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The Imaginative Conservative

As revolutionary as they claimed to be, the French Revolutionaries were as old as sin, Edmund Burke assured his readers. “Trace them through all their artifices, frauds, and violences,” he argued, and “you can find nothing at all that is new...”
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Life without prejudice, were it ever to be tried, would soon reveal itself to be a life without principle. For prejudices are often built-in principles. They are the extract which the mind has made of experience... Prejudice becomes a flail to beat enemies—traditional distinctions, essential to a workable...
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There is always a temptation for religion to ally itself with the existing order, and if we today ally ourselves with the bourgeois because the enemies of the bourgeois are often also the enemies of the Church, we shall be repeating the mistake that the Gallican prelates...
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The qualities that I would love most of all to see in all our students could not be better described than by Edmund Burke’s account of the chivalric demeanor: "that proud submission, that dignified obedience, that subordination of the heart, which kept alive, even in servitude itself,...
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To be a conservative is first and foremost to defend or to conserve something good: to protect family, neighborhood, local community, and region... Louis de Bonald Of the many attempts to define conservatism in recent decades,...

Stories of glass and stone—which told of the holy and sainted—convinced young Christopher Dawson that a saint was a saint not because of his or her individual talents, but as a continuation of the deepest longings and desires of the Church...

It would be difficult to find a more beautiful republican thought in all of Edmund Burke’s writings than this: "A man full of warm speculative benevolence may wish his society otherwise constituted than he finds it; but a good patriot, and a true politician, always considers how...
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Since the present meaning of a word is often vaguely swayed by past meanings which have dropped into the subconscious, a knowledge of particular semantic histories can increase our facility and sometimes save us from an inadvertent error... Studies in Words by C.S. Lewis...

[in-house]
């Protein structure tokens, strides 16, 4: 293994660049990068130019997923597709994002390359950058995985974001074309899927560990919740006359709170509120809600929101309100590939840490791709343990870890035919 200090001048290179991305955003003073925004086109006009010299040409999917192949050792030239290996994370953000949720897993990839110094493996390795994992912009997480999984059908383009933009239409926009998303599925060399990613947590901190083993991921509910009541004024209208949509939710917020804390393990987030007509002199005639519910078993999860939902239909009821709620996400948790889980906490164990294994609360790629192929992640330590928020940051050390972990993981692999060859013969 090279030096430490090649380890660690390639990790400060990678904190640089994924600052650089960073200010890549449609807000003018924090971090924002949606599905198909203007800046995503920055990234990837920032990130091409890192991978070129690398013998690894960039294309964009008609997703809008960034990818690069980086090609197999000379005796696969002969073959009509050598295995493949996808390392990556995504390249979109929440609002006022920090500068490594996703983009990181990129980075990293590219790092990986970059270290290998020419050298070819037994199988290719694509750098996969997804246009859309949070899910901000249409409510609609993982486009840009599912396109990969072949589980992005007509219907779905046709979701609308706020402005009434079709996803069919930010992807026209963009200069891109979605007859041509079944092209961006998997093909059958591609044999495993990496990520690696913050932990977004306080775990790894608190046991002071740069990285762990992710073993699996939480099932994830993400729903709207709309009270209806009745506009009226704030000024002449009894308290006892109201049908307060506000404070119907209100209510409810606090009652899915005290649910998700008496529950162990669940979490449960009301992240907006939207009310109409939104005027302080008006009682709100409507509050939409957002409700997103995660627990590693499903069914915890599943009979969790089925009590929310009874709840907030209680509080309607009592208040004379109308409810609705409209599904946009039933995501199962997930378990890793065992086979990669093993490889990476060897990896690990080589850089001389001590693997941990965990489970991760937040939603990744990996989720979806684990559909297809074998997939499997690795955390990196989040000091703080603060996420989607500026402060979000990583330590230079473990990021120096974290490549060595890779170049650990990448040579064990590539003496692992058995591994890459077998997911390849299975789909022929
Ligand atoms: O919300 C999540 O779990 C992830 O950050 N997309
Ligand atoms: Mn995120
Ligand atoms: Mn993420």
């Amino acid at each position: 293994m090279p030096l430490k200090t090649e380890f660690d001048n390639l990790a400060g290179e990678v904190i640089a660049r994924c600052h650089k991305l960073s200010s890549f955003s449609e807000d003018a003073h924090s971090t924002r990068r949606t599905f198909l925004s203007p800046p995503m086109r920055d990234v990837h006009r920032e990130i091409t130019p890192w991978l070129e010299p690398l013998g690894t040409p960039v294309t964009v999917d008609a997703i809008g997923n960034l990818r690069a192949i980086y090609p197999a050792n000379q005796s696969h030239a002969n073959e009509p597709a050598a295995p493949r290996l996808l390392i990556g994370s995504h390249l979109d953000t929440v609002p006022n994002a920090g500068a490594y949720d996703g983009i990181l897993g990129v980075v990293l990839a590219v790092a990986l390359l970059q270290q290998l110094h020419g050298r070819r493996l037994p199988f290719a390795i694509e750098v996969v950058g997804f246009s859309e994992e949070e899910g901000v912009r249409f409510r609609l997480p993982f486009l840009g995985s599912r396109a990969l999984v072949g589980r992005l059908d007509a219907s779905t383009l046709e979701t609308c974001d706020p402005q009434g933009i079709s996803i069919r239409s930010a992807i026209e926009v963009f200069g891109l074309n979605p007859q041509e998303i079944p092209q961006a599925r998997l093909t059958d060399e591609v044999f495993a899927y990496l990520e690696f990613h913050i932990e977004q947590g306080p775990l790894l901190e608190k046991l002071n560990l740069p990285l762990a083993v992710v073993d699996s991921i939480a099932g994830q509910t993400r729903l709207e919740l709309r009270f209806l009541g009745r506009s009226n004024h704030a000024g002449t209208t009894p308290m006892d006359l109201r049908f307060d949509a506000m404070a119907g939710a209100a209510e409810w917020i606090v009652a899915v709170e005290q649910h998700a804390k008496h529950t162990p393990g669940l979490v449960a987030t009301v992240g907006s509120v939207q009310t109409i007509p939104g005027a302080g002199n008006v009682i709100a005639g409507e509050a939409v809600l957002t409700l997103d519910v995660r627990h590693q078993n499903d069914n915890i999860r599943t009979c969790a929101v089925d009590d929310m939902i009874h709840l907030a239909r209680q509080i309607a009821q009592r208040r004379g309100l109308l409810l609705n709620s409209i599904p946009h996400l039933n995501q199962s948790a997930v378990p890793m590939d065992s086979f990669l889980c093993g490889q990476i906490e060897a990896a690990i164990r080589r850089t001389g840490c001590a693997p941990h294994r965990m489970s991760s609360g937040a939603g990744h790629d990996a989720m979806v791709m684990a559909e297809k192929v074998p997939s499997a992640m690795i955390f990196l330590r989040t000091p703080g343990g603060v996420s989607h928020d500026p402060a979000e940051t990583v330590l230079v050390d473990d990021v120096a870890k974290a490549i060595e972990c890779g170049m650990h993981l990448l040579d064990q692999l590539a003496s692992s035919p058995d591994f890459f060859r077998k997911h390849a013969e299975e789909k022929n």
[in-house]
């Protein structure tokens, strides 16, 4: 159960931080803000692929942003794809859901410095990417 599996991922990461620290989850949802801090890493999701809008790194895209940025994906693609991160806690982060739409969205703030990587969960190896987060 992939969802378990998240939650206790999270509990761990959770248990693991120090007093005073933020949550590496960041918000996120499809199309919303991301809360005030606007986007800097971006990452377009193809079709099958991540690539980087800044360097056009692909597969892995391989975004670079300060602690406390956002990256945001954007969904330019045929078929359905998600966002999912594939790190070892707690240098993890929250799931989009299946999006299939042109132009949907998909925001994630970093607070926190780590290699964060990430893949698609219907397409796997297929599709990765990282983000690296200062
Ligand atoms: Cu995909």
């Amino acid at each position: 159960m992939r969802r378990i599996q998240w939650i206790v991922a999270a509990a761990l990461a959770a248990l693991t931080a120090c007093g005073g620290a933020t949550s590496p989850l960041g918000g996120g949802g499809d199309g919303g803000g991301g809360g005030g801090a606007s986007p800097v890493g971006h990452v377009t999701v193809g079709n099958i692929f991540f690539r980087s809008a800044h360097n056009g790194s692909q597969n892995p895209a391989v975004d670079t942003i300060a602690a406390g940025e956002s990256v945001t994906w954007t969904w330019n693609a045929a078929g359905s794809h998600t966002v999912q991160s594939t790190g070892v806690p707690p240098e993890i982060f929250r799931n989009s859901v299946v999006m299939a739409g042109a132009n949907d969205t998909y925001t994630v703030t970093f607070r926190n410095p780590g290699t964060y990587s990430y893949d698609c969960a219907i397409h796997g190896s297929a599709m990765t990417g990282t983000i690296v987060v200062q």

The bourgeois soul for Christopher Dawson is not found simply in support of the free market. The bourgeois soul is found when one puts money above God, in contrast to the religious man, who places God first... “No one can serve two masters; for either he will hate...

The French Revolutionaries, Edmund Burke rightly understood, sought not just the overturning of the old, but, critically, they also desired the destruction of the true, the good, and the beautiful. Only by lying about the nature of the human person could they accomplish their goals...
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If we take a careful look at T.S. Eliot, we shall see a born conservative, attached to certain austere traditions of previous ages, and yet one who saw clearly that those traditions had worn thin—they had grown conventional and insincere because no one had bothered to establish...
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Not only was Flannery O’Connor one of the most important Christian Humanists of the twentieth century, but she also well understood what made Christian Humanism what it was. While it might very well be conservative, it was always imaginative, allowing one to imagine what must be conserved...
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Religion “works,” in Edmund Burke's view, when it stands apart from the whims of those who practice it. Only then can it enable self-discipline, give meaning, and provide a real sense of the sacred and the sublime in life... Today’s offering in our Timeless Essay series...
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Tradition in action gives rise to new work, and the new work changes the tradition... At a gathering of Wyoming Catholic College faculty and staff on Monday morning, I had occasion to mention T.S. Eliot's seminal essay "Tradition and...